15. Occasionally new names did not stick. When the town council of Guttenberg, Iowa, made the patriotic effort to change the city’s name back to Prairie-la-Porte—the French name used before German settlers arrived—no one would use that name. Guttenberg survived anti-German hysteria.
16. Undated release “for publicity.” Metcalf Papers, box 10, folder 6: page 2 of 3. State Historical Society of Iowa, Iowa City.
17. Defense councils were formed in every state during World War I. States then formed county councils, and some counties formed community councils of defense. State councils were sometimes reduced to propaganda organs that fostered vigilantism against local dissenters and “slackers.” See David M. Kennedy, Over Here: The First World War and American Society (New York: Oxford University Press, 1980): 116, 117.
18. Sam T. White, letter to H.J. Metcalf dated 15 April 1918. Metcalf Papers, Box 7, folder 8. State Historical Society of Iowa, Iowa City.
19. H.J. Metcalf, letter to Sam T. White dated 17 April 1918. Metcalf Papers, Box 7, Folder 8, State Historical Society of Iowa, Iowa City.
20. Anyone who did not show a sufficient level of patriotism was labeled a slacker; this name was directed at immigrant groups who did not speak English which was interpreted as disloyalty to the American cause.
21. “Teaching of German Must Be Stopped.” The Council Bluffs Nonpareil, 26 May 1918.
22. Ibid. In numerous published speeches following the US entry into World War I, Harding predicted the war would take at least three to five more years to win. This understanding helped legitimize his efforts to eliminate German language on the homefront, preventing German speaking citizens from collaborating with the enemy. See Archie Ward, Dubuque Times-Journal, 7 April 1918.
23. William L. Harding. Letter dated 2 August 1918 “in response to an inquiry from a county attorney.” H.J. Metcalf Papers, Box 9, State Historical Society of Iowa, Iowa City, Iowa.
24. “Mass Meeting to Protest Against Harding’s Action.” The Cedar Rapids Gazette, 28 May 1918.
25. Nancy Derr, “Iowans During World War I: A Study of Change Under Stress,” Ph.D. diss., (George Washington University, 1979): 370.
26. “Harding Will Enforce Orders: Declares There Can Be No Half Way Measures in Using English.” The Council Bluffs Nonpareil, 27 May 1918.
27. Language Proclamation issued by Gov. William L. Harding, 23 May 1918. Iowa Governors: Harding file, State Historical Library, Des Moines, Iowa.
28. In defending the language proclamation, Governor Harding called the legal language “American” to avoid connections to British English which, he feared, his opponents might argue could legitimize speaking other European tongues in the United States.
29. Language Proclamation issued by Gov. William L. Harding, 23 May 1918. Iowa Governors: Harding file, State Historical Library, Des Moines, Iowa.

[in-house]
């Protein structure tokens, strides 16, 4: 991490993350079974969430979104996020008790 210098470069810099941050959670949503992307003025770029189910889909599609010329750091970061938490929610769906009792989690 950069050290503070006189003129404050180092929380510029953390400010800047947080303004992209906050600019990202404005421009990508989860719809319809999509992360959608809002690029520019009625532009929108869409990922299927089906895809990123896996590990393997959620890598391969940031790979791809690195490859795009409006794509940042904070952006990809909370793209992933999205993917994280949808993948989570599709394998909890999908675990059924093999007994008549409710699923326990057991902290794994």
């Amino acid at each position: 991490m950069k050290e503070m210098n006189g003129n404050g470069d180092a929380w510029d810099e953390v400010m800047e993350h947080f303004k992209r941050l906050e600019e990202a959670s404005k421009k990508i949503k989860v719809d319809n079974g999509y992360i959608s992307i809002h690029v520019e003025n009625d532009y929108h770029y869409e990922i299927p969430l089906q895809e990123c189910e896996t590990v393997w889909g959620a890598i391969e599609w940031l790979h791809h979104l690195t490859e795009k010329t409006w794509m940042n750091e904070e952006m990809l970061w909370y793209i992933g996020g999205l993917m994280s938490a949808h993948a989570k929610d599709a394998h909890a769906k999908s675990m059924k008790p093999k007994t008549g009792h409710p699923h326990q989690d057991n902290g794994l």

30. World War I Posters from the Ray Murray Collection, State Historical Society of Iowa, Iowa City, Iowa.
31. Leland L. Sage, A History of Iowa (Ames: Iowa State University Press, 1974): 252. The women were subsequently fined $225, which was given to the local Red Cross Chapter. According to Dennis Baron, “Official American English Only,” as many as 18,000 people in the Midwest were charged with violating language statutes during the course of the war.
32. William L Harding, Executive Proclamation, 4 December 1918. Harding File, State Historical Library, Des Moines, Iowa.
35. Nancy Derr. “Iowans During World War I: A Study of Change Under Stress.” Ph.D. diss., George Washington University, 1979: 401.
36. Published report of the Marshalltown Model Community Task Force, 2002. Under the Pilot Communities Project, announced by Gov. Vilsack on Dec. 4, 2000, each of the three cities received $50,000 to assess its labor force and develop plans to recruit and retain immigrants. The three model communities for immigration, selected because of their willingness to serve as pilot communities, are charged with the task of developing plans that could be duplicated in other communities.
37. Pam Belluck, “Short of People, Iowa Seeks To Be Ellis Island of Midwest,” New York Times, 28 August 2000.
38. Nancy Derr, “The Babel Proclamation,” The Palimpsest 60, no. 4 (JulyAugust 1979): 106.
39. Senate File 165, The Iowa English Language Reaffirmation Act of 2001. On-line: <http://www.legis.state.ia.us>. On June 24, 2004, a bill for repealing the Iowa English Language Reaffirmation Act was introduced as house File 2122. Ford’s bill has not come to a vote, but Iowa Governor Thomas J. Vilsack has indicated his support for repeal of this law.
40. Thomas J. Vilsack. Letter to the author, 22 February 2005. Vilsack signed the bill after legislative leaders promised more than $1 million annually would be made available to schools for English language learners.
41. Constitutional Topic: Official Language, on-line <http://www.usconstitution.net/consstop_lang.html> (7 February 2005). Today, most state measures to declare English as the official language are symbolic; they have little legal impact so far but they tend to ignite major ideological arguments.
42. Dorothy Schwieder, Iowa: The Middle Land (Ames: Iowa State University Press): 201
43. James Crawford, “A Nation Divided by One Language.” Guardian Unlimited, 8 March 2001. On-line <http:www.guardian.co.uk/Archive?Article0,4273,4147870,00.html> (24 February 2005).
44. Vilsack letter to the author, 22 February 2005.
45. Language Proclamation issued by Gov. William L. Harding, 23 May 1918. Iowa Governors: Harding file, State Historical Library, Des Moines, Iowa.
By: Stephen J. Frese